Aspen Investment Management
Q1 Economic & Market Commentary 2023
Stocks and bonds moved higher in Q1 2023, despite two interest rate hikes and the biggest bank failures since the financial crisis. Economic data released during Q1 was generally better than expected, leading investors to believe it is at least possible the Federal Reserve could execute a soft landing and avoid a recession. Inflation data showed moderate declines, the labor market remained resilient, and corporate earnings for Q4 2022 were broadly better than feared.
The Federal Reserve continued to raise interest rates during the quarter, executing two 25 bps hikes to bring the target federal funds rate to 4.75-5%. While the Fed has not signaled any rate cuts in the near future, they did open up the possibility of ending their hiking cycle, calling future rate hikes “data dependent” which is a positive sign for the economy going forward.
Although markets finished higher in Q1, there was not a lack of volatility. Perhaps the most noteworthy headline of 2023 to date is the failure of Silicon Valley Bank, at the time the 16th largest bank in the United States. The failure of Silicon Valley Bank was followed by the failure of Signature Bank of New York, which shifted investor focus to a potentially growing banking crisis.
In response, the Federal Reserve and the Treasury Department created new lending programs aimed at shoring up regional banks and preventing bank runs. While the Feds swift action prevented further damage to the banking system and the broader economy as whole, concerns about the health of the financial system continue to persist amongst investors.
In summary, the markets were impressively resilient in Q1 as the potential end of rate hikes, declines in inflation, and effective actions by government officials in response to regional bank failures shored up investor confidence. Despite this, we would expect continued volatility in the markets as investors digest newly released economic data and the Fed’s actions going forward.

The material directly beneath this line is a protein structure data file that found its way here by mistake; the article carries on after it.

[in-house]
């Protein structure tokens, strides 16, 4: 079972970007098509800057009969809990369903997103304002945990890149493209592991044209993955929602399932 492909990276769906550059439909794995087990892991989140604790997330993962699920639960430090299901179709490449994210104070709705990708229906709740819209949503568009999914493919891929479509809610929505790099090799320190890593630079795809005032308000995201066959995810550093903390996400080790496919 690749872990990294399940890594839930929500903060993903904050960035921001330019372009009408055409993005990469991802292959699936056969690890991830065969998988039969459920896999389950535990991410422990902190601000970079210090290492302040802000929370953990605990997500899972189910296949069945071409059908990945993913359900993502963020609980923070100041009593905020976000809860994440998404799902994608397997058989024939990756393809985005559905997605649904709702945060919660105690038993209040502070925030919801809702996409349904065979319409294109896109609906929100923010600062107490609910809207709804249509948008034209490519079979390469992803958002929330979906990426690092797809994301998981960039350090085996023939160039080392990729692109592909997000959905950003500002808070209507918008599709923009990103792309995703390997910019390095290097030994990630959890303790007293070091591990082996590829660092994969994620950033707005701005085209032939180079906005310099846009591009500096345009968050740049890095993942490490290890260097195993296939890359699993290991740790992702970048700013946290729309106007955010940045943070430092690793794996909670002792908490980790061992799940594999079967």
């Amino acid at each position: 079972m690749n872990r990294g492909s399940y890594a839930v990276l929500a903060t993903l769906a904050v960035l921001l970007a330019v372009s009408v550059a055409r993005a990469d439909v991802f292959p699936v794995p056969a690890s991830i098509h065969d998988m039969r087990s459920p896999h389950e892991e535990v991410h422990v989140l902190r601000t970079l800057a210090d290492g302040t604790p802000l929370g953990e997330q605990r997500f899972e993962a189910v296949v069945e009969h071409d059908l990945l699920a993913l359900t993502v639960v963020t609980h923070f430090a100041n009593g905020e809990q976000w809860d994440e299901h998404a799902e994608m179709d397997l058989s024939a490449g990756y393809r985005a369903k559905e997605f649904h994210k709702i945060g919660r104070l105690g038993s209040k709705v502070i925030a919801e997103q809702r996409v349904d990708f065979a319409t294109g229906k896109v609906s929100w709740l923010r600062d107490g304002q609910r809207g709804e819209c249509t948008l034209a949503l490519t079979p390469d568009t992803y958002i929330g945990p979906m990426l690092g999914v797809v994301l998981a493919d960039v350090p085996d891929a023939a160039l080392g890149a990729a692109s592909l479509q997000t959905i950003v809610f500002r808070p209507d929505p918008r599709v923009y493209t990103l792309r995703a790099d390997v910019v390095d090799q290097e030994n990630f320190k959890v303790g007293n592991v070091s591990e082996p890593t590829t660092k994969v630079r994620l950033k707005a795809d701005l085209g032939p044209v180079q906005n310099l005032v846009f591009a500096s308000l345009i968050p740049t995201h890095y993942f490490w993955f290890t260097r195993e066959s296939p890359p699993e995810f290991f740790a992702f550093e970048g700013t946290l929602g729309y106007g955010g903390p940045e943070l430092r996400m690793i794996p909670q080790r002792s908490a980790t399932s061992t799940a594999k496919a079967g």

The S&P 500 rallied +7.46% in Q1 2023, but looking at the growth by itself can be a bit misleading. The S&P 500 has a high concentration in technology holdings, and after a miserable 2022, the sector returned +21.6% in Q1 2023 alone. In contrast, the equally weighted S&P 500 rose +2.89% in Q1, as sectors such as financials, health care, energy, and utilities finished the quarter in the negative. Small cap stocks trailed their large cap counterparts as well, rising +2.70%.
International equities started the year strong as economic data improved overseas as well. Emerging markets started the year as a clear leader on the back of China reopening its economy. The sector gave back some gains after a strong January but still finished the quarter +3.72%. Developed markets outperformed the S&P 500, returning +8.45% during Q1 as economic data in Europe was better than expected and European banks were viewed as mostly insulated from the US regional banking crisis.
The bond market experienced a price rally during Q1, as the Fed signaling a possible end to rate hikes, combined with concerns that the regional banking crisis would raise the odds of a recession fueled a bond market rally. The Bloomberg Barclays US Aggregate Bond index returned +3.23% for the quarter. Both short and intermediate term bonds continue to offer attractive yields for investors looking to reduce volatility in their portfolios.